Brooks promises the ultimate game night experience. However, things get hairy when Brooks is kidnapped. Is it real? Or is it part of the game? Game Night is a spoof of David Fincher’s 1997 film The Game. There are plenty of twists to keep you guessing. It’s also highly entertaining with a lot of funny moments and dialogue. The Denzel Washington joke is priceless.

 

4. The Rider

“Sometimes dreams aren’t meant to be.”

What would you do if something you loved was taken away? For most of us, we would try to find something else to do. But for Brady, who lives in rural South Dakota, there aren’t a lot of other options. The one-time rising star on the rodeo circuit is left with a cavernous void in his life after a serious injury.

The Rider feels so authentic you’ll swear it’s a documentary. Guess you could call it a docudrama. Virtually everyone in the movie aren’t really actors. These are real people who are playing versions of themselves. Brady Jandreau might have a new career as an actor. But since he’s playing himself, it’s hard to tell where the reality ends and the performance begins.

The movie — written and directed by Chloé Zhao — looks breathtakingly beautiful. This should be an Oscar contender for best director, cinematography, and possibly best film.

 

3. The Zen Diaries of Garry Shandling

“For 25 years he was the most important mentor that I had. But in a lot of ways, he was a mystery to me.”

It’s almost impossible to make a compelling four-hour documentary about a single person. The Zen Diaries of Garry Shandling accomplishes that feat due to its intimacy, insight, and general warmth. There have been more famous comedians, but few have been as influential as Shandling, who passed away in 2016. He basically invented the modern comedy television show. Do you love The Office, Modern Family, 30 Rock, Curb Your Enthusiasm? The style of those shows started with It’s Garry Shandling’s Show (1986-1990) and The Larry Sanders Show (1992-1998). He was a pioneer and it took everyone else a while to catch up.

Shandling’s legacy also lives on because he was a mentor to a generation of comics like Judd Apatow (who directed this film), Sarah Silverman, Bob Saget, Jon Stewart, and Chris Rock. But what makes this documentary stand out is learning about how much Shandling suffered for his art. He was plagued by self-doubt and his own personal failings which often found their way into his comedy. He was a tortured soul who never got over the childhood death of his brother.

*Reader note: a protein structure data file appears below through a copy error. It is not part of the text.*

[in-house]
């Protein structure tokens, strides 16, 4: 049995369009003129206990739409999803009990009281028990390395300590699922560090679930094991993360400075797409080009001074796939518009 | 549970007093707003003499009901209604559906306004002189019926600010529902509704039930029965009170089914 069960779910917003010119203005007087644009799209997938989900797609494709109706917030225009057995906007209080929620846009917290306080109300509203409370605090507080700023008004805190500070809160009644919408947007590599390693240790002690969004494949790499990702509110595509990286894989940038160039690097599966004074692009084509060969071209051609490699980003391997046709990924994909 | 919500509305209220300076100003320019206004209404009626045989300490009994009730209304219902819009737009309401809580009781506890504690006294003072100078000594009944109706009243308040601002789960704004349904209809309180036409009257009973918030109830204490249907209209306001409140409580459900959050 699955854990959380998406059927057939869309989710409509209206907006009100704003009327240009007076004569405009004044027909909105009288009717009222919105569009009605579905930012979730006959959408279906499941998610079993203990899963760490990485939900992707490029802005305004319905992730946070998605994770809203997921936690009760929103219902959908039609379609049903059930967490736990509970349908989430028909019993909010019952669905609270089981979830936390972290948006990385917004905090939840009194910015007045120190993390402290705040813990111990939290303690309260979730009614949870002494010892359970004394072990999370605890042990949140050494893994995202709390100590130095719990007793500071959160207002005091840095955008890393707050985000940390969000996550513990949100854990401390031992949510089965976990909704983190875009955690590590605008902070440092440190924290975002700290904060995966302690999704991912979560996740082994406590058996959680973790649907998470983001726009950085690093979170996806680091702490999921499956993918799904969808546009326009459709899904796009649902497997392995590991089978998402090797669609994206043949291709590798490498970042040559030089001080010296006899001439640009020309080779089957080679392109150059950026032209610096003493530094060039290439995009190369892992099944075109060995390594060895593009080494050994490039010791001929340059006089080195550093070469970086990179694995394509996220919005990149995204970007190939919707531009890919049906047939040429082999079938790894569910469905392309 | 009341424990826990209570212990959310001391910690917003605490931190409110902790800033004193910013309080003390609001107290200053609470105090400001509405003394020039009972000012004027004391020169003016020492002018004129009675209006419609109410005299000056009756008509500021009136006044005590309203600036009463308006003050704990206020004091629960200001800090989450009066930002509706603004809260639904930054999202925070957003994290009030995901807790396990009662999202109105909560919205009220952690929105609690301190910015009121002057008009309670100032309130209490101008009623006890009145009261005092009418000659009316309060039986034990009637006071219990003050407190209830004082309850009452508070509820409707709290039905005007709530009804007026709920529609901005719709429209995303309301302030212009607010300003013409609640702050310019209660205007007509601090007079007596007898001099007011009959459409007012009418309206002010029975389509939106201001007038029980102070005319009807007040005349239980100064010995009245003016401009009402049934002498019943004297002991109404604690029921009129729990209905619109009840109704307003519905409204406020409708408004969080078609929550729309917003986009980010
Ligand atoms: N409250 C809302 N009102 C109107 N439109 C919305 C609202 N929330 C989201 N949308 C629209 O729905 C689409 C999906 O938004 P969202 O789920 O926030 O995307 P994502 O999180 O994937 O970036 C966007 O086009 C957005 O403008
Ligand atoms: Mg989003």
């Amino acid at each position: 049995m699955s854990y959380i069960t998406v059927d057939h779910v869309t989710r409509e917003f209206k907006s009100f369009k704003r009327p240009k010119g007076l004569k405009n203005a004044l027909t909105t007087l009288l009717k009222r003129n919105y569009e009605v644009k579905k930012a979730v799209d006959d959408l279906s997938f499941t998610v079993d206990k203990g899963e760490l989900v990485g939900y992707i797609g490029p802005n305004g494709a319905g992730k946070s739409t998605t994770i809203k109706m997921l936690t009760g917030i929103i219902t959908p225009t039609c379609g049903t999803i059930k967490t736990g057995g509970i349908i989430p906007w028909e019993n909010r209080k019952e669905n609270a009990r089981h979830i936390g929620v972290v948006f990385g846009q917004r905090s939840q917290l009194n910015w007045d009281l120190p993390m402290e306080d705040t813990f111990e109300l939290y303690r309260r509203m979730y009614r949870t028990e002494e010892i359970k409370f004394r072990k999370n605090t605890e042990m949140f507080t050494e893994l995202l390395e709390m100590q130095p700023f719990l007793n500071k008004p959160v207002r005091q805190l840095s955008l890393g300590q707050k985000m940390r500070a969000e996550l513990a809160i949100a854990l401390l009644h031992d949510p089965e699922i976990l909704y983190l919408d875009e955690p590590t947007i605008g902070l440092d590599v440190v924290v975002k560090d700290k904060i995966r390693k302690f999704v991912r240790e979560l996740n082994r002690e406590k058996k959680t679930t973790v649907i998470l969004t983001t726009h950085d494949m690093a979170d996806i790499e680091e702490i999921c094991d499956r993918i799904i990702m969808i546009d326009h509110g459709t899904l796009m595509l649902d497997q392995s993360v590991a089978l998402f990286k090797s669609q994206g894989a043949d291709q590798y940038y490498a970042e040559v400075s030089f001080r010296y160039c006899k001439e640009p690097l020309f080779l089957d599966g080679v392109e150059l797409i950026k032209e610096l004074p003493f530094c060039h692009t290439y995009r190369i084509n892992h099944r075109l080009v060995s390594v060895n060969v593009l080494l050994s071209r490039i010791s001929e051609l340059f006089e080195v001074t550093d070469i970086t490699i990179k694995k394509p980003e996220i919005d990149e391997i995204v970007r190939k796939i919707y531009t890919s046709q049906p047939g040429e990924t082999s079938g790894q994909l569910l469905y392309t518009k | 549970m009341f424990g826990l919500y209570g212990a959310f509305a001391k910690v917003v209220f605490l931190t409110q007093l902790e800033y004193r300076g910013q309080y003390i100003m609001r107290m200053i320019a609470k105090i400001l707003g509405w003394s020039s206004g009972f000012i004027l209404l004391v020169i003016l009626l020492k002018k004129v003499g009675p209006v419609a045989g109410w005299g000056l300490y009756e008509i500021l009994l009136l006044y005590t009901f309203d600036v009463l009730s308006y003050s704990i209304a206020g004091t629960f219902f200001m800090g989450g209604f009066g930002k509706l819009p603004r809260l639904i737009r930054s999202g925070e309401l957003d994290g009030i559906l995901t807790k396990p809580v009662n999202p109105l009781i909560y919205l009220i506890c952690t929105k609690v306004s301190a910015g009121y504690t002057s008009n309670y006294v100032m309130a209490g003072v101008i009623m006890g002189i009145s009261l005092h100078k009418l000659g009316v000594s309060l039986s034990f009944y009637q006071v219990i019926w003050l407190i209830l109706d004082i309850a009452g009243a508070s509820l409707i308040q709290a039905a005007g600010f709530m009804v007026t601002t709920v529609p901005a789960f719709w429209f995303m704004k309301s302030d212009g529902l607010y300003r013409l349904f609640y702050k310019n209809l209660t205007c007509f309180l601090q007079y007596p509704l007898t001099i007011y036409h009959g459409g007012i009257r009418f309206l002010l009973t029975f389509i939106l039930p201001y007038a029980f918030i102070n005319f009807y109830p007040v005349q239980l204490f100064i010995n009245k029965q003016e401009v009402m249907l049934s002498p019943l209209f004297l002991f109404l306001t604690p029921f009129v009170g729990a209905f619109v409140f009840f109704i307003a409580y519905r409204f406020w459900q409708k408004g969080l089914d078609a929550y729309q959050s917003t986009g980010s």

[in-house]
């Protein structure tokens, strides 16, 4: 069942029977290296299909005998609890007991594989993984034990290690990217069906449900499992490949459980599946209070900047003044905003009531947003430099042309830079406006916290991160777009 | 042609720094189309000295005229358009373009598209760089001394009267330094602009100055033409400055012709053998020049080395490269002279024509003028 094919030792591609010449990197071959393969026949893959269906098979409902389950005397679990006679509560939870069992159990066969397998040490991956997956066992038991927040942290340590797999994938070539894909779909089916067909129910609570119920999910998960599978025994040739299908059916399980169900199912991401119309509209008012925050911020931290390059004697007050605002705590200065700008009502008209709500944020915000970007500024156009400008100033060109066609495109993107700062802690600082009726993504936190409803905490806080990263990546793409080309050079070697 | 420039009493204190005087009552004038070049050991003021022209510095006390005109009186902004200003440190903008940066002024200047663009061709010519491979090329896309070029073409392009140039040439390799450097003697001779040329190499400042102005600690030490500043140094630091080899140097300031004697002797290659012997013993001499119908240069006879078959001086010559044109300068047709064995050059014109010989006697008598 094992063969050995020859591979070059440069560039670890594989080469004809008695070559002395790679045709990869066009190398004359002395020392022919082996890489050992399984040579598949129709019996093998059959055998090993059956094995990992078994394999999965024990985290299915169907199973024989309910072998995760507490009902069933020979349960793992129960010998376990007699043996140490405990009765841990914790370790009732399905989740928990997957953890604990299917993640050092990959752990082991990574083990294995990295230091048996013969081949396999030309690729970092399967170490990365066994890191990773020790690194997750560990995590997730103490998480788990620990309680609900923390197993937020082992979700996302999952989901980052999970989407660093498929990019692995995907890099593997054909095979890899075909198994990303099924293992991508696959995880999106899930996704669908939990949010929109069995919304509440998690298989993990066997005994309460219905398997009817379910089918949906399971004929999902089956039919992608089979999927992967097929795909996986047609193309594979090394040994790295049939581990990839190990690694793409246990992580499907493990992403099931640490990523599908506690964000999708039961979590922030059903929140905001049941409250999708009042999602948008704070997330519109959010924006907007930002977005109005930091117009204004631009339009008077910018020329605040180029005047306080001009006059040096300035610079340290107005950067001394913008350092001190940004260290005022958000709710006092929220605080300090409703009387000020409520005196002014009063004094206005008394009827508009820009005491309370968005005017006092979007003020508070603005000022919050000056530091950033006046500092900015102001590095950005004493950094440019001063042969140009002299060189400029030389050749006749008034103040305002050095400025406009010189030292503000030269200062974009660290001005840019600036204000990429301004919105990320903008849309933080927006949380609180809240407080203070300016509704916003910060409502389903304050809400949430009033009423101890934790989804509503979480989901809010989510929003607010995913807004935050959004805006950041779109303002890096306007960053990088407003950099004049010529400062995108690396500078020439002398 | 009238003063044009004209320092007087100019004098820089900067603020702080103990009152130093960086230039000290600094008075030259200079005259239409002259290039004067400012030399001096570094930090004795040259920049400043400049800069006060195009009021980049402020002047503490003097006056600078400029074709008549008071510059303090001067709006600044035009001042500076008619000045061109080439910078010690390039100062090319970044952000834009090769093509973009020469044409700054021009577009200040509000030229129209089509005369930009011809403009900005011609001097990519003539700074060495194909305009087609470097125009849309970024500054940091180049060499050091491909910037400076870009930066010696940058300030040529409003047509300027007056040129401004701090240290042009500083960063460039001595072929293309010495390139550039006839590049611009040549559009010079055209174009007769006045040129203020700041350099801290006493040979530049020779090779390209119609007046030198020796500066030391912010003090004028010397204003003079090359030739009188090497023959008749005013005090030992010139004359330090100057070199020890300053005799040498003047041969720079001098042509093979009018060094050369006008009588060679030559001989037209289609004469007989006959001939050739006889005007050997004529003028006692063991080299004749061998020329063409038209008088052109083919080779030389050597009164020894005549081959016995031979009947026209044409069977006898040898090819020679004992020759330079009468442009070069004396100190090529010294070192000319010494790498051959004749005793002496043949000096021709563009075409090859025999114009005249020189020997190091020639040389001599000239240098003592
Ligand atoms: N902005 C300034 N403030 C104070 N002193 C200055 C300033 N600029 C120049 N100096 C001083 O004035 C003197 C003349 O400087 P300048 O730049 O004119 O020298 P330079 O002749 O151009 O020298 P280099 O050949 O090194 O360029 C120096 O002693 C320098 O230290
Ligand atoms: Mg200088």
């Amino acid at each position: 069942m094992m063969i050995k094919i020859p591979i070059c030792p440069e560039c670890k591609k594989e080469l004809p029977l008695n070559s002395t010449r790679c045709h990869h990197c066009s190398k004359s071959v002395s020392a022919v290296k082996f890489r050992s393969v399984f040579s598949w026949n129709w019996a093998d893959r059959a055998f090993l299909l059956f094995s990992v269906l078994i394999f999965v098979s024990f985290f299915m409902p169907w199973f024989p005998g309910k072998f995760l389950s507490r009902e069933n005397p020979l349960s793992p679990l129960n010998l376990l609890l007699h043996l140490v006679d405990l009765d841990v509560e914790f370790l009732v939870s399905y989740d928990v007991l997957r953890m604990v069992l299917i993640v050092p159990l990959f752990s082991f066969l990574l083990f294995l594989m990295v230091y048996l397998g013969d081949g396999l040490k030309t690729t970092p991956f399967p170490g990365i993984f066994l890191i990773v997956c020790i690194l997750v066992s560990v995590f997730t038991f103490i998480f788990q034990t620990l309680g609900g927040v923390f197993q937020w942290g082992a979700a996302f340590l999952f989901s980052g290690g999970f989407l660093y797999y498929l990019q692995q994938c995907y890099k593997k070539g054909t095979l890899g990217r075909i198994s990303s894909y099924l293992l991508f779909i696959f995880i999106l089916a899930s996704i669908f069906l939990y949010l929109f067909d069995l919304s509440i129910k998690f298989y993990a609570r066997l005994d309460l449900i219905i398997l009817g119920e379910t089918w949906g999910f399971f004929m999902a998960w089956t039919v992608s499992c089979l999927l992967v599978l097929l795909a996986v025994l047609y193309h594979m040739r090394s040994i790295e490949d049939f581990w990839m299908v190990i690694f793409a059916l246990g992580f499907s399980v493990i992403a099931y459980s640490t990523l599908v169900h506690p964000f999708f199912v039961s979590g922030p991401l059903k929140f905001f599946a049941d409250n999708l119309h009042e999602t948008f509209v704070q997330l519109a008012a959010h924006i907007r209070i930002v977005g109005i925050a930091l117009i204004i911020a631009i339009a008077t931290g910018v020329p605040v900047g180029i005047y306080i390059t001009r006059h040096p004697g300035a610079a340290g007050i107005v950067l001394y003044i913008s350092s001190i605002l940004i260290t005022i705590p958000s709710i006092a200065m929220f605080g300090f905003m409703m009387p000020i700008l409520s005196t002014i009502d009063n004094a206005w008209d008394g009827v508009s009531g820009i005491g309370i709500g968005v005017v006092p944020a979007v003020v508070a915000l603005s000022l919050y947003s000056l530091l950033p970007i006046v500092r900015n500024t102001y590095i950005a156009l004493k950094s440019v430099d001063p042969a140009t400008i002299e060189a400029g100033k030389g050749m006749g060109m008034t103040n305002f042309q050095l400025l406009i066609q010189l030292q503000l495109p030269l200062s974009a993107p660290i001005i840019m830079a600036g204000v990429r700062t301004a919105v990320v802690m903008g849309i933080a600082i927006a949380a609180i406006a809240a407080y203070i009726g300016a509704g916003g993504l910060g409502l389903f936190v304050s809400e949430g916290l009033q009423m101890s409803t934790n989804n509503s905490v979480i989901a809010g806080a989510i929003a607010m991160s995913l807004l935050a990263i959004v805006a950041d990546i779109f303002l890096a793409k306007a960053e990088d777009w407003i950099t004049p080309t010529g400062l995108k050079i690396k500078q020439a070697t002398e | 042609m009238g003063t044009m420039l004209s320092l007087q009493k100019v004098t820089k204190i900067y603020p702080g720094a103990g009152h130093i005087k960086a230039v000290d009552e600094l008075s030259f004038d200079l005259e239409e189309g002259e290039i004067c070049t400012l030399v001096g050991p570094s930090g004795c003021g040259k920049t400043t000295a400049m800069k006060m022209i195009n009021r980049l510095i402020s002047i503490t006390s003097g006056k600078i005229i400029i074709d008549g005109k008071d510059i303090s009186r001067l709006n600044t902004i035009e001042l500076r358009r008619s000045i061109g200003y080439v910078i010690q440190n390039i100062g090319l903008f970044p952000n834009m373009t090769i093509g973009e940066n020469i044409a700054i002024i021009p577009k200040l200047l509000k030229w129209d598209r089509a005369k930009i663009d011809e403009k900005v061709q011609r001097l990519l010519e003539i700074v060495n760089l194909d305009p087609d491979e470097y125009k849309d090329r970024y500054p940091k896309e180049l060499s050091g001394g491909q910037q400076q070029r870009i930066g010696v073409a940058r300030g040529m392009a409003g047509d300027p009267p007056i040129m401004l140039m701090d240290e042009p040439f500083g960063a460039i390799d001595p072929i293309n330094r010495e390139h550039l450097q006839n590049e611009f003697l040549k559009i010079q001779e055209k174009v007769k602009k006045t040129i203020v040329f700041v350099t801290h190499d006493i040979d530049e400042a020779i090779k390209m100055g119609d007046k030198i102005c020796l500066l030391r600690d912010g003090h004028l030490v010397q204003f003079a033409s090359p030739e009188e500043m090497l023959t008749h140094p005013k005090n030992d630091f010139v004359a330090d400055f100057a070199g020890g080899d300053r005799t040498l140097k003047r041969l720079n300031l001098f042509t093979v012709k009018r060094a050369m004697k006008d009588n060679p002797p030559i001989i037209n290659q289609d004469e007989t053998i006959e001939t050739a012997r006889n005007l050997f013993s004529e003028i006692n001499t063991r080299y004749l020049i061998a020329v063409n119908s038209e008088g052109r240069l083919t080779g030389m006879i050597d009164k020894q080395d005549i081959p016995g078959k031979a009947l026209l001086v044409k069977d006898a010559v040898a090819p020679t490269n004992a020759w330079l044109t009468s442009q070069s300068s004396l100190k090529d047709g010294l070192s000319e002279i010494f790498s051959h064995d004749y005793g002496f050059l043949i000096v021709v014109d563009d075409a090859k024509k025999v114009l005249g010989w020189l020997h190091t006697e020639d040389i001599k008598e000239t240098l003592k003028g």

2. Tully

“Mom, what’s wrong with your body?”

Most movies about pregnancy and babies predictably highlight the joys of motherhood. Whatever problems she experiences are used for comic relief. It’s all about the baby. Look how cute he or she is! The focus is on the care of the child. What about mom?

Tully might be the first movie ever made about postpartum depression which affects 1 in 9 American women each year, yet only 15 percent of those women seek professional care. First-time moms are more susceptible to postpartum depression, but it affects women who already have kids too. Charlize Theron is Marlo, a woman who has just given birth to her third child (Theron gained 50 pounds for this role). You might think taking care of a baby would be second nature but she is struggling. Following her brother’s advice, she gets help from a “night nanny” named Tully (Mackenzie Davis). Tully is a godsend for Marlo and the two women form a bond. There’s more to the story but I won’t spoil it.

 

1. Black Panther

“What happens now determines what happens to the rest of the world.”

It’s the movie that launched a thousand think pieces! Heck, if you Google “think pieces,” the first thing that comes up is “Black Panther.” The most Afrocentric movie of all-time is the ninth-highest grossing film of all-time ($1.3 billion worldwide). Along with being a box office smash, Black Panther sparked conversations about black power, racism, fatherhood, black-on-black crime, the responsibility of black people to help other black people, etc.

Black Panther works because first and foremost, it’s superbly made with a killer soundtrack. There is just the right blend of action, drama, suspense, conflict, and humor. Kudos to Ryan Coogler, who’s 3-for-3 when it comes to high-quality movies (Fruitvale Station, Creed, Black Panther). What do all those films have in common? Michael B. Jordan.

Chadwick Boseman plays the hero role as T’Challa/Black Panther, but the true star is Jordan. Hopefully he’ll get an Oscar nomination for his portrayal of a transcendent antagonist. Jordan’s Erik Killmonger is the most interesting villain we’ve seen in a comic book movie since Ian McKellen’s Magneto in X-Men (2000) and X2 (2003).

Like McKellen, Killmonger uses a lifetime of pain to justify his violence. He isn’t simply evil for evil’s sake.

Two scenes define this movie (*Spoiler Alert*, especially for the second scene). The first one is a surprise because Killmonger makes valid points about the responsibility of Wakanda:

The second one is Killmonger’s death scene. It’s tragic and moving because T’Challa sees a life worth saving. Killmonger’s response is on brand (and possibly a reference to mass black incarceration).

Black Panther isn’t a perfect movie. But so far, it’s by far the best of 2018.

About Michael Grant

Born in Jamaica. Grew up in New York City. Lives in Louisville, Ky. Sports writer. Not related to Ulysses S. Grant, Anthony Grant, Amy Grant or Hugh Grant.